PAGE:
Catechism–(Q) Why was the book of John written? (A) So that we will believe that Jesus is the Son of God.

Discussion–Where can you turn when you doubt that Jesus was raised from the dead for you? 

Prayer–Heavenly Father, we praise you that you raised your Son from the dead that we would live.  We thank you for your Word that strengthens us when we doubt.  Keep us in your hands, Lord.  Let us grow in faith every day as we read your Word and pray to you.  We ask this in that name of Jesus through the power of the Holy Spirit, one God, world without end.  Amen.

Contributed by Michael Fenimore

Year C – 5th Sunday In Lent – John 12:1-9

Gospel Lesson – John 12:1-9 NRSV

Six days before the Passover Jesus came to Bethany, the home of Lazarus, whom he had raised from the dead. There they gave a dinner for him. Martha served, and Lazarus was one of those at the table with him. Mary took a pound of costly perfume made of pure nard, anointed Jesus’ feet, and wiped them with her hair. The house was filled with the fragrance of the perfume. But Judas Iscariot, one of his disciples (the one who was about to betray him), said, “Why was this perfume not sold for three hundred denarii and the money given to the poor?” (He said this not because he cared about the poor, but because he was a thief; he kept the common purse and used to steal what was put into it.) Jesus said, “Leave her alone. She bought it so that she might keep it for the day of my burial. You always have the poor with you, but you do not always have me.”

Summary – It was six days before the Passover, and Mary and Martha and Lazarus had Jesus over for dinner. Many of the Jews were looking to kill Jesus because he had raised Lazarus from the dead, and as a result, many were believing in him. So this was most likely an intimate and low profile Sabbath dinner. Martha served, like usual, and Mary sat at Jesus feet, like usual (Luke 10:38ff). Here, Mary shows her love and devotion for Jesus by pouring a very expensive perfume onto his feet and wiping his feet with her hair. The scent of the perfume filled the house, much like Mary’s love for Jesus. Judas grumbled, saying that she should have sold the ointment and given the money to the poor. He didn’t actually care about the poor, he wanted the money for himself. Jesus tells Judas, “Leave her alone, she intended to keep it for the day of my burial.”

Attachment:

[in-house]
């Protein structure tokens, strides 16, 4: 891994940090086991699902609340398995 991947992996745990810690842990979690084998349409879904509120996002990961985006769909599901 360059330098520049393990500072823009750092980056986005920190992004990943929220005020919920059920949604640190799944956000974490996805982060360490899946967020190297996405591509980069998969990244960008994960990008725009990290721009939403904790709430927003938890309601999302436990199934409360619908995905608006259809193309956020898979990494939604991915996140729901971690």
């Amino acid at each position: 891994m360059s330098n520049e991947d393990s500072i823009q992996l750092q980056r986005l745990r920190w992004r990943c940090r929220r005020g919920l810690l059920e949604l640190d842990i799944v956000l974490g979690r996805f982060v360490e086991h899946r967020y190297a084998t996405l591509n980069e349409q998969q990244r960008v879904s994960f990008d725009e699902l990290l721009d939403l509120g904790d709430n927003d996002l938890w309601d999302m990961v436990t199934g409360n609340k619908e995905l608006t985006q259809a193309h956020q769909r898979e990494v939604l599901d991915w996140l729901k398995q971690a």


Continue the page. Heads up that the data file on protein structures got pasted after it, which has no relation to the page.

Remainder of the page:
Insight – “The house was filled with the fragrance of the perfume.” Mary’s love for Jesus was known to all in that room that evening. It was so real you could smell it. Her heart was so overwhelmed with love that she freely and joyfully took her most precious and expensive gift and lavished it on Jesus. But contrasted with Mary’s love, is Judas’ heart, which is found cold and calculating, diabolical and thieving. His is a love of self. Not thinking about giving, only about taking. Paul said in 2 Corinthians 2:14-16 – “But thanks be to God, who in Christ always leads us in triumphal procession, and through us spreads the fragrance of the knowledge of him everywhere. For we are the aroma of Christ to God among those who are being saved and among those who are perishing, to one a fragrance from death to death, to the other a fragrance from life to life.” By entertaining Christ in our hearts and homes, having Him always as the guest of honor, we spread the beautiful fragrance of His love everywhere we go. This Lent, may we be like Mary who has once again chosen the good portion, by filling the room with the fragrance of her love for Christ. By doing so, she blesses everyone in the room, and is an aroma of life. Let us seek to do the same, and find real tangible ways we can anoint Christ in each other through acts of love and devotion.

 Catechism – What does Mary’s perfume remind us of? That we are the aroma of Christ, spreading the fragrance of the knowledge of Him everywhere.

Discussion – Discuss the amount of love that Mary had for Jesus. Discuss how our lives give off “aromas.” How can this aroma be unto life or unto death?

Prayer – Almighty and Most Magnificent Father, we praise you this day, with hearts full of the fragrance of love for the Blessed Lord Jesus. Give us grace to anoint the Lord with love and thanksgiving, that we might accompany Him in His death, and rise to life with Him in His resurrection, spreading the fragrance of the knowledge of Christ everywhere, as life unto those who are being saved. In Jesus Holy Name we pray, Amen.

Submitted by Michael Shover